24 June 2009

Vermont Quilt Festival 2009

Detail, traditional Hunter's Star quilt.

Theme room signage at a hotel linked to a culinary arts school.

My husband and I visited the 2009 Vermont Quilt Festival, staying at the Inn at Essex, a resort affiliated with the New England Culinary Institute, and a five-minute drive from the show locale.

Since I had a quilt entered in the show, we were able to attend the champagne and chocolate reception on Thursday evening, open only to class registrants and entrants. I'm glad that we had the limited admission opportunity, as the show was just packed with quilt viewers the next day.

Two cavernous halls filled with contest quilts, special exhibits, vendors and visitors from all over.

Montreal is only two hours away by car.

My overall impression is of very well-presented show, with a partiality towards traditional use of color and technique, with machine quilting now part of that tradition. Most designs were based on classic piecing and applique patterns, and used commercial fabrics. Hand-dyes, embellishments, and surface design were less in evidence than at other shows I've attended. Below are just a few of the quilts I found interesting.

A sashiko sampler; the squares were produced individually in a quilt-as-you go manner.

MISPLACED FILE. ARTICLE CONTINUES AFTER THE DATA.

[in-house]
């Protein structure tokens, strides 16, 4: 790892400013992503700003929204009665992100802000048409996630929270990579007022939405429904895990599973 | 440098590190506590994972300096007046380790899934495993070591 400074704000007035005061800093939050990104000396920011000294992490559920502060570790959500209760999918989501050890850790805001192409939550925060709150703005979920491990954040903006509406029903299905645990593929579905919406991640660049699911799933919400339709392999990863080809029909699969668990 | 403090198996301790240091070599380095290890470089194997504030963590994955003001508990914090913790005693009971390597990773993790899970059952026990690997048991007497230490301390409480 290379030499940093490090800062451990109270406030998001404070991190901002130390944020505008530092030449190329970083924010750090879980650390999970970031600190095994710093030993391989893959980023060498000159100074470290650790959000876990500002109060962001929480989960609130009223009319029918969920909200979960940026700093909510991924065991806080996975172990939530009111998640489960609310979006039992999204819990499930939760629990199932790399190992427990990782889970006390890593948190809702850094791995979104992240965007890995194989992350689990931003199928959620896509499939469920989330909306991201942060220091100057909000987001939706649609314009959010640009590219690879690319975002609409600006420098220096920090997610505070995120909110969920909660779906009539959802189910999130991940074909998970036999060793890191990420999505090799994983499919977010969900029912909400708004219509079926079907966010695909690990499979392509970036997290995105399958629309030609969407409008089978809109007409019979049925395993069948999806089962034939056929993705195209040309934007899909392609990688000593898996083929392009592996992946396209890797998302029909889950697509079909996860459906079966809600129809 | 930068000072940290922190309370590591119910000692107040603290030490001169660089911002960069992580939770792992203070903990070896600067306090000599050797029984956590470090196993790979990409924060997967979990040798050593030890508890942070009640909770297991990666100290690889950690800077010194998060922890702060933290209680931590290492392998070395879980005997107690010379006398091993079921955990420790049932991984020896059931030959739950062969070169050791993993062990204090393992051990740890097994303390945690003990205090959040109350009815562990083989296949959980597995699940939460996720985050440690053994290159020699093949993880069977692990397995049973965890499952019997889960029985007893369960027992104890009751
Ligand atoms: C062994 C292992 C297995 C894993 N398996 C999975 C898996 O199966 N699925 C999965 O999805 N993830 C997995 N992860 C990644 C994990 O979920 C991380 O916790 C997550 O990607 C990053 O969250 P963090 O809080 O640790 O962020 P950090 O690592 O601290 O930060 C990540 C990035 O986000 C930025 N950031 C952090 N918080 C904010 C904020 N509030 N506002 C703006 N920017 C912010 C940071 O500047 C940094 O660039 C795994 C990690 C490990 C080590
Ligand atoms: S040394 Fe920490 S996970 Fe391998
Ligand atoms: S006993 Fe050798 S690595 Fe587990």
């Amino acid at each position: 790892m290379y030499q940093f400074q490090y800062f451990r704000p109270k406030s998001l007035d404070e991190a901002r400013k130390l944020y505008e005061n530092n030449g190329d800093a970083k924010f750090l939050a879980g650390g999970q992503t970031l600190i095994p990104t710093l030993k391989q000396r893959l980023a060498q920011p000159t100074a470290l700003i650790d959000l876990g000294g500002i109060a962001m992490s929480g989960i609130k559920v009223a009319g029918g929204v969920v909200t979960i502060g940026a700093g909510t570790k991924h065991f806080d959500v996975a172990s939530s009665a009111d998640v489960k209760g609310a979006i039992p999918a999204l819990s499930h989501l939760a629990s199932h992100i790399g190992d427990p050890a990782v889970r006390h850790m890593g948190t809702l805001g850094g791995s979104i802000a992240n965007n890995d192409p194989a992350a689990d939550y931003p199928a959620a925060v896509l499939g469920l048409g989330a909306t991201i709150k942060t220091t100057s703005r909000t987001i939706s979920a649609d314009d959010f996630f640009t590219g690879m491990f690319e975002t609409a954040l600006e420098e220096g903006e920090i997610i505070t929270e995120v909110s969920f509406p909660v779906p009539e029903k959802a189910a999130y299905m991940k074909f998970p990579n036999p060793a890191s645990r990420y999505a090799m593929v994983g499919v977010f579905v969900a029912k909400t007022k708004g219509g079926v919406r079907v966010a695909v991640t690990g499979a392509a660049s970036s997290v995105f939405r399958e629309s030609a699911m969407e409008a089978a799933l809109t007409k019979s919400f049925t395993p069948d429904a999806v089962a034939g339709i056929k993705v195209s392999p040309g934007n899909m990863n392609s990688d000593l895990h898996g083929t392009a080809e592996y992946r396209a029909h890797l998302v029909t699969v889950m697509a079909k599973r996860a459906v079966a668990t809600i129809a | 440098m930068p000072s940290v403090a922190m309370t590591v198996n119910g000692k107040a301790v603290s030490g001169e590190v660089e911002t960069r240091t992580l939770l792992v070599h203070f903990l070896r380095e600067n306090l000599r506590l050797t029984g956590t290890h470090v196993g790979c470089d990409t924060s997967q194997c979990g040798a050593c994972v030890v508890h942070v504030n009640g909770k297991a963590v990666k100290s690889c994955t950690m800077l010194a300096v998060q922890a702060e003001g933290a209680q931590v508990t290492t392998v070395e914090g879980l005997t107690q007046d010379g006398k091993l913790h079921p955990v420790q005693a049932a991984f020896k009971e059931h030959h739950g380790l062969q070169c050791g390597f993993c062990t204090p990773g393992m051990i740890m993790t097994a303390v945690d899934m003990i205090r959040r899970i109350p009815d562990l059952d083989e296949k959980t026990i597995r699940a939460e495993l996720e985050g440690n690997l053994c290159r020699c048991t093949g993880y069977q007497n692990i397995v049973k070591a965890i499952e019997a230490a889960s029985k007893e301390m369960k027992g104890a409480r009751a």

Easy-to-piece, but effective, pattern.

Detail of a luminous pineapple quilt by teacher Jane Hall.
One reason I like it is the use of black.

A poor photo of a very well-done quilt. You've heard of fan art and fan fiction? This is a fan quilt, based on a Manga (Japanese graphic novel) cat character called Loki.

Another easy-to-piece design that packs a punch of color.
As the maker noted, this quilt is from a pattern featured in a Hancock's of Paducah catalog, but is easy to adapt.

The fairgrounds sign.

It's definitely a good idea to allow two days, at least, to see all the antique quilts and other special exhibits, as well as the contest quilts, and to check out the many vendors.

A fun side trip is the Shelburne Museum, www.shelburnemuseum.org.